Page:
spacer
 
Advanced Search
Astrobiology Magazine Facebook  Astrobiology Magazine Twitter
Midnight's Solar Eclipse
06/03/11
On June 1, the shadow of the New Moon was cast across a land of the midnight Sun in this year's second partial solar eclipse. This picture of the geocentric celestial event above the Arctic Circle was taken near midnight from northern Finland's Kaunispää Hill in Lapland. Of course the region's reindeer were able to watch as both Moon and Sun hugged the northern horizon just above a cloud bank. Also visible from parts of Alaska and Canada, the eclipse began at sunrise in Siberia and northern China at 19:25 UT, ending about 3.5 hours later north of Newfoundland in the Atlantic Ocean. Remarkably, just one lunation later, on July 1 the New Moon's shadow will again reach out and touch the Earth in a partial solar eclipse, limited in visibility to a relatively small area in the Antarctic Ocean. July's eclipse will be followed by the fourth and final partial solar eclipse of 2011 on November 25. That eclipse will be seen from a southern land of the midnight Sun. Credit & Copyright: Catalin Beldea (Stiinta si Tehnica Team)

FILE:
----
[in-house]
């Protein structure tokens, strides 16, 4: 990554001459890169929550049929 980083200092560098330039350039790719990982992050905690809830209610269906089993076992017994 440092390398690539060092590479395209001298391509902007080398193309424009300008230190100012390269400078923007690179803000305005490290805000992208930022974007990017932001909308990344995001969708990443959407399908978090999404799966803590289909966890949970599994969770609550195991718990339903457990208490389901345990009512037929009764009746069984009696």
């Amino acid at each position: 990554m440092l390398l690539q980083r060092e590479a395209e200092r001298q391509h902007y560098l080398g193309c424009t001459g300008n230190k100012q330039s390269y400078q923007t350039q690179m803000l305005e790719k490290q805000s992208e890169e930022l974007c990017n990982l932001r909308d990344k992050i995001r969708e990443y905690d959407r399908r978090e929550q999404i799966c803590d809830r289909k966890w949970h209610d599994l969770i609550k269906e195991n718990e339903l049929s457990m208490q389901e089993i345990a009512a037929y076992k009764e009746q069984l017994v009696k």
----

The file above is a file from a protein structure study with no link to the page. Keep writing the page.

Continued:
Midnight's Solar Eclipse
Add to My Astro


 

Previous | 591-600 | 601-610 | 611-620 | 621-630 | 631-640 | 641-650 | 651-660 | 661-670 | 671-680 | 681-690 | 691-700 | Next  

 

 

 

About Us
Contact Us
Links
Sitemap
Podcast Rss Feed
Daily News Story RSS Feed
Latest News Story RSS Feed
Learn more about RSS
Chief Editor & Executive Producer: Helen Matsos
Copyright © 2014, Astrobio.net